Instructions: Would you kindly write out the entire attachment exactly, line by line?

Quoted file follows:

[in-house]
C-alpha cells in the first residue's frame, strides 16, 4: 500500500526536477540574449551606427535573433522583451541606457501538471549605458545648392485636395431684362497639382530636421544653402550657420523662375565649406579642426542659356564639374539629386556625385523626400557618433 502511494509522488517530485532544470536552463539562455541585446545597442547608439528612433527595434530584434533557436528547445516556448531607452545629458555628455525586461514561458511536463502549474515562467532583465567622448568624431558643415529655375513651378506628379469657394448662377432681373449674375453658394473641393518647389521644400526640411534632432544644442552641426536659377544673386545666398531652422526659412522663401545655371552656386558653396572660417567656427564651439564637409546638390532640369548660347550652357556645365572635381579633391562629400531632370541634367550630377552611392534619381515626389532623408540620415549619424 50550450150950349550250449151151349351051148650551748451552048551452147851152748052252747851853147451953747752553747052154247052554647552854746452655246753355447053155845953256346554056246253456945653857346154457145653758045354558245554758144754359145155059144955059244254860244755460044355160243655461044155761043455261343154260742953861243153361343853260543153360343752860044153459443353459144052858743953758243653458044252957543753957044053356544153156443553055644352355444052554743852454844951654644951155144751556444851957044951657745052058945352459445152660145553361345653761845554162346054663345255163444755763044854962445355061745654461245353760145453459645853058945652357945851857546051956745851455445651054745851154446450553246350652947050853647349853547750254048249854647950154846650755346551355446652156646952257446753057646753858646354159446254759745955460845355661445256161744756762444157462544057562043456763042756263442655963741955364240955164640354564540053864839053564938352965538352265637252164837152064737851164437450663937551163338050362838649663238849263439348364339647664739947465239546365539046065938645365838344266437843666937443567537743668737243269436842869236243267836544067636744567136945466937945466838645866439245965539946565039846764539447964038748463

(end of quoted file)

[in-house]
C-alpha cells in the first residue's frame, strides 16, 4: 500500500526536477540574449551606427535573433522583451541606457501538471549605458545648392485636395431684362497639382530636421544653402550657420523662375565649406579642426542659356564639374539629386556625385523626400557618433 502511494509522488517530485532544470536552463539562455541585446545597442547608439528612433527595434530584434533557436528547445516556448531607452545629458555628455525586461514561458511536463502549474515562467532583465567622448568624431558643415529655375513651378506628379469657394448662377432681373449674375453658394473641393518647389521644400526640411534632432544644442552641426536659377544673386545666398531652422526659412522663401545655371552656386558653396572660417567656427564651439564637409546638390532640369548660347550652357556645365572635381579633391562629400531632370541634367550630377552611392534619381515626389532623408540620415549619424 50550450150950349550250449151151349351051148650551748451552048551452147851152748052252747851853147451953747752553747052154247052554647552854746452655246753355447053155845953256346554056246253456945653857346154457145653758045354558245554758144754359145155059144955059244254860244755460044355160243655461044155761043455261343154260742953861243153361343853260543153360343752860044153459443353459144052858743953758243653458044252957543753957044053356544153156443553055644352355444052554743852454844951654644951155144751556444851957044951657745052058945352459445152660145553361345653761845554162346054663345255163444755763044854962445355061745654461245353760145453459645853058945652357945851857546051956745851455445651054745851154446450553246350652947050853647349853547750254048249854647950154846650755346551355446652156646952257446753057646753858646354159446254759745955460845355661445256161744756762444157462544057562043456763042756263442655963741955364240955164640354564540053864839053564938352965538352265637252164837152064737851164437450663937551163338050362838649663238849263439348364339647664739947465239546365539046065938645365838344266437843666937443567537743668737243269436842869236243267836544067636744567136945466937945466838645866439245965539946565039846764539447964038748463